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There is currently a body of research related to Irlen Syndrome, Colored Overlays and Colored Filters that spans more than 30 years. The Irlen Method and the efficacy of colored overlays and colored lenses has been the subject of over 200 research studies encompassing the disciplines of education, psychology, and medicine. To date, more than 100 of these studies supporting the use of colored overlays and lenses to treat the perceptual processing difficulties associated with Irlen Syndrome are published in peer-reviewed academic and scientific journals, including the Journal of Learning Disabilities, Australian Journal of Special Education, Perceptual and Motor Skills, Australian Journal of Learning Disabilities, Journal of Clinical & Experimental Neuropsychology, Journal of Research in Reading, Behavioral Optometry, and Ophthalmological and Behavioral Optics, among others.
Notably, the most current research on Irlen Syndrome and the use of color utilizes advanced brain-mapping technology to show actual changes and normalization of brain functioning that is not achieved through ophthalmological treatments (plain lenses, prisms, or vision therapy). Researchers have utilized functional magnetic resonance imaging (fMRI), visual evoked responses (VER), and single photon emission computed tomography (SPECT) scans to objectively document the profound effects of visual sensory overload on the brain and the normalization of brain activity when individually-prescribed, precision-tinted colored filters are worn. In one study by Amen and colleagues, comparing the brains of 42 people with Irlen syndrome to 200 age-matched individuals without any evidence of Irlen syndrome, SPECT scans showed increased activity in the brain’s emotional and visual processing centers and decreased activity in the cerebellum (an area that helps to integrate coordination and new information).
Kim et al. (2015) investigated patterns of functional magnetic resonance imaging (fMRI) activation during sentence reading before and after wearing color-tinted lenses. The results showed the reading speed of patients improved more than 20% while wearing the selected lenses. This is the first study to use brain imaging as a direct correlate to reading performance, showing that changes in brain function with precision-tinted colored lenses correspond directly to positive improvements in reading performance.
Yellen and Schweller (2009) utilized state-of-the-art Visual Evoked Responses (VER), a portion of their comprehensive neuroelectrical evaluation of patients called the DESA®, and discovered that individuals with Irlen Syndrome have early hyper reactivity to visual stimuli somewhere between 30-60 milliseconds, and it is 3- 9 standard deviations above normal (the Yellen-Schweller Effect). Irlen Spectral Filters reduce the standard deviation abnormalities of the Yellen-Schweller Effect, lessening of the delay of the brain coming back “online” and allowing it to clear sooner.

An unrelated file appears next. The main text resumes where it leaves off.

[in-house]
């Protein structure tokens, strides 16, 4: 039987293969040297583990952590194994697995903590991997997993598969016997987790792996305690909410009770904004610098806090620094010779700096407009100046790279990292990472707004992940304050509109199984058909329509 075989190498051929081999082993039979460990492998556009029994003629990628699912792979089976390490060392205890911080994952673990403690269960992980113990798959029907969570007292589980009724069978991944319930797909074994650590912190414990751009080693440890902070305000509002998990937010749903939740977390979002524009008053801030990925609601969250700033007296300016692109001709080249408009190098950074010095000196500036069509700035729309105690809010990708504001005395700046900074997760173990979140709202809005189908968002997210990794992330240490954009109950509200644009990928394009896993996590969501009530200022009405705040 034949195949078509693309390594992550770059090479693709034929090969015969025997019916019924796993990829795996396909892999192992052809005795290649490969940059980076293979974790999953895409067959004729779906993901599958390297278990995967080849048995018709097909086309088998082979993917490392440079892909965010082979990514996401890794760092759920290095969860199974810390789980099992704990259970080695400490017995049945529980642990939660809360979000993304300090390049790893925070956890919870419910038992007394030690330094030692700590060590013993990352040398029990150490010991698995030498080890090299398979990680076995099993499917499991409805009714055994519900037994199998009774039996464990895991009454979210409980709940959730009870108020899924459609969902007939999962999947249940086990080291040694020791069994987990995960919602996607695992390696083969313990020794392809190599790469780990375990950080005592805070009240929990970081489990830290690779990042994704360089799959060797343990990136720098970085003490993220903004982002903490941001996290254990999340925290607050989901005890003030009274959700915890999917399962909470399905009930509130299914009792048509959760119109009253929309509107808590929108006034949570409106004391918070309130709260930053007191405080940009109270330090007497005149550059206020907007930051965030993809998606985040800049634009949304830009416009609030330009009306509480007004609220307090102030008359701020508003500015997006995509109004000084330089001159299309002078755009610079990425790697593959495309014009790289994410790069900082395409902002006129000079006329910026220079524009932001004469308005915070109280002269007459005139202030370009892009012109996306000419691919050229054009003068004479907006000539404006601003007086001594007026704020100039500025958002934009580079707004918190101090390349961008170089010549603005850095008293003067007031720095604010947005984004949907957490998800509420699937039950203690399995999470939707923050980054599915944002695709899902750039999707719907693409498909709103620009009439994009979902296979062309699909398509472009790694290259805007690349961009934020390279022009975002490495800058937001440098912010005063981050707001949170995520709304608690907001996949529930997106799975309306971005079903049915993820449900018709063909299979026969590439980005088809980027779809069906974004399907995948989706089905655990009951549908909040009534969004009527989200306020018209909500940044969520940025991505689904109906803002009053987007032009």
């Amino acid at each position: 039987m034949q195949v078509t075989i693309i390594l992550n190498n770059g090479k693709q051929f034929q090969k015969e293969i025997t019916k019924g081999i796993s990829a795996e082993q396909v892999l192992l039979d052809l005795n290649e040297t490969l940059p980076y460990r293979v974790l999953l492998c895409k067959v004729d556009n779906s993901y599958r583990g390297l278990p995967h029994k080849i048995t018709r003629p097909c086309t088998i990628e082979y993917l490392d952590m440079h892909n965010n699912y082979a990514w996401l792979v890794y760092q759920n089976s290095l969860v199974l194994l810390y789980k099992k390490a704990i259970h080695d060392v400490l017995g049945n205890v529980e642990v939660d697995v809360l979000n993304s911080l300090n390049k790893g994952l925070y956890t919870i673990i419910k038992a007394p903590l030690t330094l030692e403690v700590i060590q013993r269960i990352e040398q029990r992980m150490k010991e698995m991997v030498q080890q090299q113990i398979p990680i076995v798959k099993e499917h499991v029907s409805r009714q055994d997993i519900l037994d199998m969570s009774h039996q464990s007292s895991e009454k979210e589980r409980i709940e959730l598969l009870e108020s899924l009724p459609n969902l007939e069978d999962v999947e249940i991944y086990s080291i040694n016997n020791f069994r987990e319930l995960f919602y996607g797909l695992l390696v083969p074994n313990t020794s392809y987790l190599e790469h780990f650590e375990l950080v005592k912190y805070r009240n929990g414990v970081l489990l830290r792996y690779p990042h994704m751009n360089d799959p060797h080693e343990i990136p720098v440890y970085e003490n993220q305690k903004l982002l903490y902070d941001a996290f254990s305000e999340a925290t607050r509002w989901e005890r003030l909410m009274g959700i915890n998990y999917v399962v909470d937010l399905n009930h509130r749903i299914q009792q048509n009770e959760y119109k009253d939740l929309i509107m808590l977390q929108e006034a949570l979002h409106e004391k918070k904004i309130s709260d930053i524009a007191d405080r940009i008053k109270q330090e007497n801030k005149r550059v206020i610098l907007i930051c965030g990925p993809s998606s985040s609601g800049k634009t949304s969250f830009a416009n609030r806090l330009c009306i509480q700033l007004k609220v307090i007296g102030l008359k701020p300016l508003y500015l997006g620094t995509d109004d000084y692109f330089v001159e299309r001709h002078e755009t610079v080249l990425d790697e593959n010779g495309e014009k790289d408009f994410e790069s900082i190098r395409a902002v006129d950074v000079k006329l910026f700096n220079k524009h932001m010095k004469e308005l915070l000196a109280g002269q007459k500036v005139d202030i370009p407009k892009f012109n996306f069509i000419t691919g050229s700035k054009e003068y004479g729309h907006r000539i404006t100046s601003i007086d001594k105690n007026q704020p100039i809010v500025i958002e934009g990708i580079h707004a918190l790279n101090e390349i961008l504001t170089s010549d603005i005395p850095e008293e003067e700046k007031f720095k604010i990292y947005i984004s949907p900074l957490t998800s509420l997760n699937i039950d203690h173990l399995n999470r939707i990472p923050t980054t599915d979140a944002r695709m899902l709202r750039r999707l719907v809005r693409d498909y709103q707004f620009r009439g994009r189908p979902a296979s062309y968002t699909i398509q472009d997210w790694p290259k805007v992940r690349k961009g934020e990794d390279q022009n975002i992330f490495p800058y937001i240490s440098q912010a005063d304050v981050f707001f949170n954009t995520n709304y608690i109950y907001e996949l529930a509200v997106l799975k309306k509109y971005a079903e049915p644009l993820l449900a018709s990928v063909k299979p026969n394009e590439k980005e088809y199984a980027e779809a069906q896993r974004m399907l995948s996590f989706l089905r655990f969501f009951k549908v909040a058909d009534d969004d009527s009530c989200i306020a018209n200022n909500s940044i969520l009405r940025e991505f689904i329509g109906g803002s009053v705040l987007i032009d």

See Headache and Migraine Research
Research has just begun to show the connection between headaches and migraines and the Irlen Method. For individuals whose headaches or migraines are caused by light sensitivity, the Irlen Method can make a big difference.
See Traumatic Brain Injury Research
This research highlights two things. First, the use of color to treat light-based sensitivities, physical discomfort, and perceptual difficulties in the environment and on the printed page is not restricted to those who have inherited difficulties. This technique is also effective for those whose difficulties are acquired through TBI.
Highlights From School District Reports and Pilot Studies
In addition to current brain research, and a history of educational research published in scientific journals that documents the benefits of Irlen Colored Overlays and Spectral Filters for adults and children from a variety of populations, there have been a large number of informal educational reports submitted to administrators and decision-making personnel in school districts around the world that document the impact of implementing Irlen Testing and Colored Overlays within the school system. Below we detail highlights from a few key reports. As expected, these reports and the data they present are not subject to the scrutiny of the scientific journal review process, but these results have been used to make budgetary, staffing, and curriculum decisions within the school district and highlight real results from real schools around the world. In all cases, students using colored overlays showed significant improvements, and recommendations were to continue using colored overlays within the schools. Below are selections pulled directly from these reports.